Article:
Jean was in tears. “I feel like I’m only just coping, just keeping my head above water”
She’d cracked the night before with her partner, it was all just too much.
Her sister Emily has an NDIS plan, it includes daytime activities, respite for her elderly parents who have looked after her for years. But it doesn’t include enough money for transport. It’s going to cost them $8,000 each year, yet the NDIA has only approved $2,400. Since taking on the plan, they’ve already spent $3,000. The NDIA says to use the money from their Core Support funding. Which means Emily won’t get the core supports she needs, and her family will have to do more. More that they shouldn’t have to do.
What’s also missing from Emily’s plan is support coordination. “If you look at what I’ve done in the last three weeks, it’s almost a full week’s work”. Jean has a fulltime job, doesn’t live with Emily and Emily’s parents, and yet she’s doing another job managing Emily’s NDIS funding, arranging times with service providers, setting up appointments, arranging payments. Payments for services that Emily sometimes hasn’t been able to use. She’s been ill with bronchitis, and has missed a week of activities and it’s not at all clear if the service providers’ agreement allows them to use the funds later.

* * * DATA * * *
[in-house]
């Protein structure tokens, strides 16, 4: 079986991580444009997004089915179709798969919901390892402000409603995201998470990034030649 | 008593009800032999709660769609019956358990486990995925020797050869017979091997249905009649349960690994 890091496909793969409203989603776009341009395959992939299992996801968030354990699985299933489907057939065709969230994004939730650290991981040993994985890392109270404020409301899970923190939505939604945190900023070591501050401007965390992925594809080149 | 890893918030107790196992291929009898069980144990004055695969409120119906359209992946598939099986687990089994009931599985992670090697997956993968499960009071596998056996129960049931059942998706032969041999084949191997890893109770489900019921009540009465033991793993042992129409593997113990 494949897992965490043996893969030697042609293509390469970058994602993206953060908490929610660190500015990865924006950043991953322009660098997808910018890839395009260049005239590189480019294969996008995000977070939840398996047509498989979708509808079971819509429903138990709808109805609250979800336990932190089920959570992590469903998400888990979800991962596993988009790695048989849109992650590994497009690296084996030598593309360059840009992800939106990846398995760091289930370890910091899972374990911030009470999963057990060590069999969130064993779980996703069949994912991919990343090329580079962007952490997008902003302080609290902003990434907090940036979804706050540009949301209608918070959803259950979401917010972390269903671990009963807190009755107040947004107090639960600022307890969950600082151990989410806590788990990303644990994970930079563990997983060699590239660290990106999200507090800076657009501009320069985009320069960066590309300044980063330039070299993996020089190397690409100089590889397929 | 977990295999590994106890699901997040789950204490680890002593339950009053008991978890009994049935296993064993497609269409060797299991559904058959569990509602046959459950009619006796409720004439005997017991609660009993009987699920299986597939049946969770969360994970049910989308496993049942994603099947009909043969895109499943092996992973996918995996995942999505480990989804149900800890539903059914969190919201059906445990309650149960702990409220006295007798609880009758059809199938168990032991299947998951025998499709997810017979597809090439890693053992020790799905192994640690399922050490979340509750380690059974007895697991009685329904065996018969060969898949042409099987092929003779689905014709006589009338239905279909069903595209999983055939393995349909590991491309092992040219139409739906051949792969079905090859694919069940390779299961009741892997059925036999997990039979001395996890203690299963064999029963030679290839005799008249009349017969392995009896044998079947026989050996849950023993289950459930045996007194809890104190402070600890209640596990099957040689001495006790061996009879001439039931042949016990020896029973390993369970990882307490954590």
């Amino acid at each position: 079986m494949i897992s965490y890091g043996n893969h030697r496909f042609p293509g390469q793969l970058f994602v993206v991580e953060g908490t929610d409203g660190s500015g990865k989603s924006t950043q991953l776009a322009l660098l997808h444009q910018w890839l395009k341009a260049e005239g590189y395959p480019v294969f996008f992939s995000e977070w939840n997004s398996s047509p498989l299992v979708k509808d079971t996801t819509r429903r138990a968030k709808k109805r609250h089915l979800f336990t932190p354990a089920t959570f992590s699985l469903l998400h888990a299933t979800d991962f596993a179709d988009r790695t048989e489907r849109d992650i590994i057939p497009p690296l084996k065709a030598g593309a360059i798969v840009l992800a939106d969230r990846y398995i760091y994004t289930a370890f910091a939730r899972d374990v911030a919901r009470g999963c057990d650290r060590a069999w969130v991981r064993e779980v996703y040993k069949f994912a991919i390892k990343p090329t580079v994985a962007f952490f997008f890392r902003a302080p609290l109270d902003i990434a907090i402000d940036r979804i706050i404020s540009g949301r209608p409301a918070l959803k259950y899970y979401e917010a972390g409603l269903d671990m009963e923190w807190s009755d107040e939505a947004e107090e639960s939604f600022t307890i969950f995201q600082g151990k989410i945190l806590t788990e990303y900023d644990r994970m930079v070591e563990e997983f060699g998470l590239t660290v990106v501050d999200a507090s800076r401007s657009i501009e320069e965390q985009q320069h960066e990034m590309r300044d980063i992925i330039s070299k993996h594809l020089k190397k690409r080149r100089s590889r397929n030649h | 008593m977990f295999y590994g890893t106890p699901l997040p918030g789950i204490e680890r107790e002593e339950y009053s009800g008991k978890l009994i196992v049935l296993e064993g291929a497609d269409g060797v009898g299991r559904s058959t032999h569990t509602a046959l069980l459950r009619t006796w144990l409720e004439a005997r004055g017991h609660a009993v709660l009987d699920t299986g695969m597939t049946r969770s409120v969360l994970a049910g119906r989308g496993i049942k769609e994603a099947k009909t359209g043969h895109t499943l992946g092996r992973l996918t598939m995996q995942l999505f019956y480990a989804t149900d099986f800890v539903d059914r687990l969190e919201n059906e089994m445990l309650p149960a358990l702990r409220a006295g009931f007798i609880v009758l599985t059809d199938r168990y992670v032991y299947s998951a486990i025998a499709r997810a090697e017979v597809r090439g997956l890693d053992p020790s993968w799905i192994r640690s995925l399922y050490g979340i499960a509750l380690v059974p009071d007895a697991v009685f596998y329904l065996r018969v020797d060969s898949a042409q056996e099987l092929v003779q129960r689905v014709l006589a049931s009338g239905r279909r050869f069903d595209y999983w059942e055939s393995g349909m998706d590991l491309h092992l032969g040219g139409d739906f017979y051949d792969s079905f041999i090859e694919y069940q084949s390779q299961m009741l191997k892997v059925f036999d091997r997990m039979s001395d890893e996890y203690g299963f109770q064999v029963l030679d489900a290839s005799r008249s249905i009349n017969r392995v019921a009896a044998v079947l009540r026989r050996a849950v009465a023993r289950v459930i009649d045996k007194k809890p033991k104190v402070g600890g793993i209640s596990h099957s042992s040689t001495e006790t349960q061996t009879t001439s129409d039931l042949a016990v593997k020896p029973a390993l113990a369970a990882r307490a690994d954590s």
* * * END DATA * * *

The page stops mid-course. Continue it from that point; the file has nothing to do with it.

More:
There are transaction costs in the adding more players in service provision. There is a well-known phenomenon in outsourcing where managing the relationship with the outsourcer creates the need for additional people and processes, and the outsourcer has to put in layers of people and process to manage their customer. This can be so much that the cost savings that outsourcing are meant to provide can evaporate.
People who have had integrated, coordinated services from state agencies are finding that even though the NDIS is supposed to be offering equivalent services, the NDIS creates whole additional layers of work: dealing with the NDIS: getting plan, negotiating the plan, managing the funds, and dealing with the service providers: securing services, ensuring they’re done properly, managing payments, negotiating when it’s not satisfactory.
All of this is driving Jean to breaking point. And Jean works in disability, she knows the system better than any ordinary person could be expected to know it, she has access to information and advice second to none. And yet she’s almost broken by it. If an experienced, capable, supported person can’t manage the NDIS, who on earth can?
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